Kupferstein, H., & Walsh, B. J. (2016). Non-Verbal Paradigm for Assessing Individuals for Absolute Pitch. World Futures, 72(7-8), 390-405.

“The Right to an Education”, Article Typed by Non-Verbal Autistic Piano Student with Dyspraxia

NICOLAS JONCOUR

NICOLAS JONCOUR

Article typed by Nicolas Joncour, Piano Student

[First appeared in ZOOM Autism Through Many Lenses magazine, Issue 9, p. 20]

A decent life in France is practically impossible for an autistic student, especially if you are nonverbal like me. In special schools there is no real education, and the psychiatric hospital remains the norm. As my mother encounters more and more difficulties to enroll me in a normal school, the only solution to an equal opportunity is maybe to leave France. I want to go to university to study the Holocaust as people with disabilities are still destined to horrific fates.

My hope is to study history and the Holocaust, a subject that has intrigued me for almost six years. Specifically, Operation T4, which is the eradication of the people with disabilities by the Nazis. Perhaps the Holocaust interests me because I feel the discrimination in relation to my disability. The eyes of others are like deportation camps without return for me.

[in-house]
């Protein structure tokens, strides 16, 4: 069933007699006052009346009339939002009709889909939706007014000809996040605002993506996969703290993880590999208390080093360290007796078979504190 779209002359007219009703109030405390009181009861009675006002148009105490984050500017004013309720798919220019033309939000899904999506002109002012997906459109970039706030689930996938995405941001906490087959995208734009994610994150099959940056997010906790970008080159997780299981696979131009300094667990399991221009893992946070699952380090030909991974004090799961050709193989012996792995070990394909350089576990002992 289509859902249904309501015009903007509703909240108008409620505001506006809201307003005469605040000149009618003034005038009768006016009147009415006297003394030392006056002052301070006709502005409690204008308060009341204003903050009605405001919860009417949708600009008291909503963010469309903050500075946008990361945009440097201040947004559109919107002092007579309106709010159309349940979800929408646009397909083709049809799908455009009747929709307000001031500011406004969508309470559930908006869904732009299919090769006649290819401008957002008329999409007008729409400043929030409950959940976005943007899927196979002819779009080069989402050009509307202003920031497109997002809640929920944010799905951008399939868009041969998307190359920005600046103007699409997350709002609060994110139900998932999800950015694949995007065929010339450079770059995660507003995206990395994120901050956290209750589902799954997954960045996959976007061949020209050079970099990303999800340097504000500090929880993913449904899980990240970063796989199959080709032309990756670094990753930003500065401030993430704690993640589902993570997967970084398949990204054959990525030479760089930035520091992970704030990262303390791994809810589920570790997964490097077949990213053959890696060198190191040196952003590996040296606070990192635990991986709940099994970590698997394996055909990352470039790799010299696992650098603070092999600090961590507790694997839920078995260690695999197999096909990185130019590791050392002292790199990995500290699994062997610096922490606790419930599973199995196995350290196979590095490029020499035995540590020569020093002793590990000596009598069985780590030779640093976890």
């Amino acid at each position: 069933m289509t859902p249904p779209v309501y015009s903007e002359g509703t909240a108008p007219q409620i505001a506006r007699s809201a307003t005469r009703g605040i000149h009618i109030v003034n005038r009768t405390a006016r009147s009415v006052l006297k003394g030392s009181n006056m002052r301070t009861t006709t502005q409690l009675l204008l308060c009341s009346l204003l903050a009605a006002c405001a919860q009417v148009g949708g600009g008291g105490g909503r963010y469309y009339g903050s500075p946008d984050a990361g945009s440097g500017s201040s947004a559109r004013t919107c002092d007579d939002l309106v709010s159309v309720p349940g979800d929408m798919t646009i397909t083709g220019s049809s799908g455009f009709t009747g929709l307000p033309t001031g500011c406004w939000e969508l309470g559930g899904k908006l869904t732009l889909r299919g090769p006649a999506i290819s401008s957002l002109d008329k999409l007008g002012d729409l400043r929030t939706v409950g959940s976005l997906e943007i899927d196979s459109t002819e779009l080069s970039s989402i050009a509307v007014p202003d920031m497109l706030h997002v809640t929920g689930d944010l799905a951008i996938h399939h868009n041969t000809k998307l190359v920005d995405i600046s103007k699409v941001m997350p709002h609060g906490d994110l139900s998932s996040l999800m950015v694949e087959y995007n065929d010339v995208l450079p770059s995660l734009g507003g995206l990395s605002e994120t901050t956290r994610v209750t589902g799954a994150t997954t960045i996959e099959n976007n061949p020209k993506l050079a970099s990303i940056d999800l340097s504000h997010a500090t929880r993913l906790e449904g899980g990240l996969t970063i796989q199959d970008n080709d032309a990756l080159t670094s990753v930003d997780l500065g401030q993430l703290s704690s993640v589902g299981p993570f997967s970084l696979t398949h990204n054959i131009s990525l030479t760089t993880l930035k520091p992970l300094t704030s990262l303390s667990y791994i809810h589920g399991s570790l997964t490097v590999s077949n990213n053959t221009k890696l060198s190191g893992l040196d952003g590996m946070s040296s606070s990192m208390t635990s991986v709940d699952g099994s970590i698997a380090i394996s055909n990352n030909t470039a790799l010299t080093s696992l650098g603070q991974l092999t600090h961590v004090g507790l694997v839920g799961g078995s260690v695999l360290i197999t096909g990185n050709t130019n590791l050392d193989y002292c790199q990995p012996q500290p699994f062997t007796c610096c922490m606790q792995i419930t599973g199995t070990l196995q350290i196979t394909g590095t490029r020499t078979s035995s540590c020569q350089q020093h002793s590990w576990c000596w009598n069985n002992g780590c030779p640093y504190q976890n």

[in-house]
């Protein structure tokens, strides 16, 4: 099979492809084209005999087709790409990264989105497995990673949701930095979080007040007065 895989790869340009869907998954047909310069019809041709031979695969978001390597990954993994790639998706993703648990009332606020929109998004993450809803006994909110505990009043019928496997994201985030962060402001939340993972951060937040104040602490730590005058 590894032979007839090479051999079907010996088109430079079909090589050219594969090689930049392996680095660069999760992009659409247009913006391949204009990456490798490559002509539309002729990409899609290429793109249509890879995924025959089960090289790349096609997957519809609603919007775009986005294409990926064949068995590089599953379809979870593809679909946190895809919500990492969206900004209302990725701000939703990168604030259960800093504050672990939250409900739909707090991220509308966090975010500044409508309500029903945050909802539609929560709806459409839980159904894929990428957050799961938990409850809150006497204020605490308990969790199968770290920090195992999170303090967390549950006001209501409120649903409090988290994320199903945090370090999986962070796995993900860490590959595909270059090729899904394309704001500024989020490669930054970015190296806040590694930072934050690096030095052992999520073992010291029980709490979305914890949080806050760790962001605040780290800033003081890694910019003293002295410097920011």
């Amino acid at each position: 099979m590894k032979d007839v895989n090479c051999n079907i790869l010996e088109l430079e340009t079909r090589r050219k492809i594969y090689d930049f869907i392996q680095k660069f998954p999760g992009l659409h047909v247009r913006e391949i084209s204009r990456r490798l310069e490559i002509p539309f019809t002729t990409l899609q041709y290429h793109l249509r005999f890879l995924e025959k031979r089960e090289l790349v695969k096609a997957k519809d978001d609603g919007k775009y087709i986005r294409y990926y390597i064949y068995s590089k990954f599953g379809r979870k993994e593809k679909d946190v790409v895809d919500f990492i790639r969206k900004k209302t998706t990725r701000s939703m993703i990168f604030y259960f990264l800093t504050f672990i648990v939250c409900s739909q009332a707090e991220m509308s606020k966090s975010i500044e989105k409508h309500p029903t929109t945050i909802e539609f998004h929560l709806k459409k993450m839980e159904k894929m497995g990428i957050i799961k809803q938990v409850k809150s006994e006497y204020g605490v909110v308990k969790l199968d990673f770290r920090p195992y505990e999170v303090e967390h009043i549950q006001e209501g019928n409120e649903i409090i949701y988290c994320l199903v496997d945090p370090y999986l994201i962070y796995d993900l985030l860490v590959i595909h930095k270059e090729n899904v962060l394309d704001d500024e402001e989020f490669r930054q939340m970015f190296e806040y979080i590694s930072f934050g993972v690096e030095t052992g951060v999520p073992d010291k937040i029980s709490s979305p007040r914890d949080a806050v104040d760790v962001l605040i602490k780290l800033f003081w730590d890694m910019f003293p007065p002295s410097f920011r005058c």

Without my mother I would likely be in a psychiatric hospital. The right to education definitely remains the domain of utopia. The more I grow, the more I realize I do not have my place in society. I have to fight to deserve to dream. My disability, autism and dyspraxia, makes me look like a mentally-challenged person. People talk to me as if I am a small child, and they watch my gestures as if I am a monster.

The reality is that all their looks are like the slam of a cattle wagon door. My connections towards the victims of Operation T4 are very strong, and my reality joins their fatal destiny. I have faith that helps me, and God gives me so much love that I do not feel alone. I think I have the right to denounce my condition and my social discrimination as long as I would suffer of it. The right to a dignified life is my fight, and I recently joined the ENIL Youth Network to create change. Nonverbal autistic people demand recognition of their right to a real education.

My life would be rather simple if people would consider me as a person rather than a thing to eradicate. I want my intelligence to be recognized without having to meet the low expectations of people who doubt me. The peculiarity of my disability is that I understand very well what kind of people I have to deal with. The inability to defend myself makes me vulnerable to all attacks. Not being able to express oneself orally is a very hard way to live.

People do not consider my written prose without doubt. Not even my relatives who do not understand autism. To be recognized, mentalities must change, and the way we move, having no eye contact and no speech, shouldn’t exclude us from living a fulfilled life. For this to happen, we need the right to education, an education which mustn’t be negotiable and should be accessible to all.


Nicolas Joncour is a 16-year-old nonverbal autis­tic student who types. He lives in France and is homeschooled and in mainstream school for a few hours per week.

Follow him on Facebook and visit his blog.